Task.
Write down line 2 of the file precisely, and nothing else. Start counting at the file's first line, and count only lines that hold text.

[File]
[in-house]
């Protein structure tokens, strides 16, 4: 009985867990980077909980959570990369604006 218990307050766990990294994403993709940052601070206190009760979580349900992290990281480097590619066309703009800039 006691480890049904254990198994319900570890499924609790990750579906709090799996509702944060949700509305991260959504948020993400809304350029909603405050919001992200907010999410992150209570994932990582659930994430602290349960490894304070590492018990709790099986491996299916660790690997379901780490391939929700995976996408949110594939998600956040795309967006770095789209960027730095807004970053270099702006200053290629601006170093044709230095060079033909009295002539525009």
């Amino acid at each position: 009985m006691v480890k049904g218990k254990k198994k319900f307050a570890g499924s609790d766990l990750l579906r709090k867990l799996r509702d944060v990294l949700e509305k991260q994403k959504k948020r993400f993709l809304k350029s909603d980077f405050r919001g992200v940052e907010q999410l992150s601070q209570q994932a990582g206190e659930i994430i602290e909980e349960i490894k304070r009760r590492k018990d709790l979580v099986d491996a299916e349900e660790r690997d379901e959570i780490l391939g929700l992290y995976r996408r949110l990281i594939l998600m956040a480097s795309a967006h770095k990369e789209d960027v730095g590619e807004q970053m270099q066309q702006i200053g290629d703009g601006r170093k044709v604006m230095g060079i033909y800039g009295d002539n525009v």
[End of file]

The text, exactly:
């Protein structure tokens, strides 16, 4: 009985867990980077909980959570990369604006 218990307050766990990294994403993709940052601070206190009760979580349900992290990281480097590619066309703009800039 006691480890049904254990198994319900570890499924609790990750579906709090799996509702944060949700509305991260959504948020993400809304350029909603405050919001992200907010999410992150209570994932990582659930994430602290349960490894304070590492018990709790099986491996299916660790690997379901780490391939929700995976996408949110594939998600956040795309967006770095789209960027730095807004970053270099702006200053290629601006170093044709230095060079033909009295002539525009």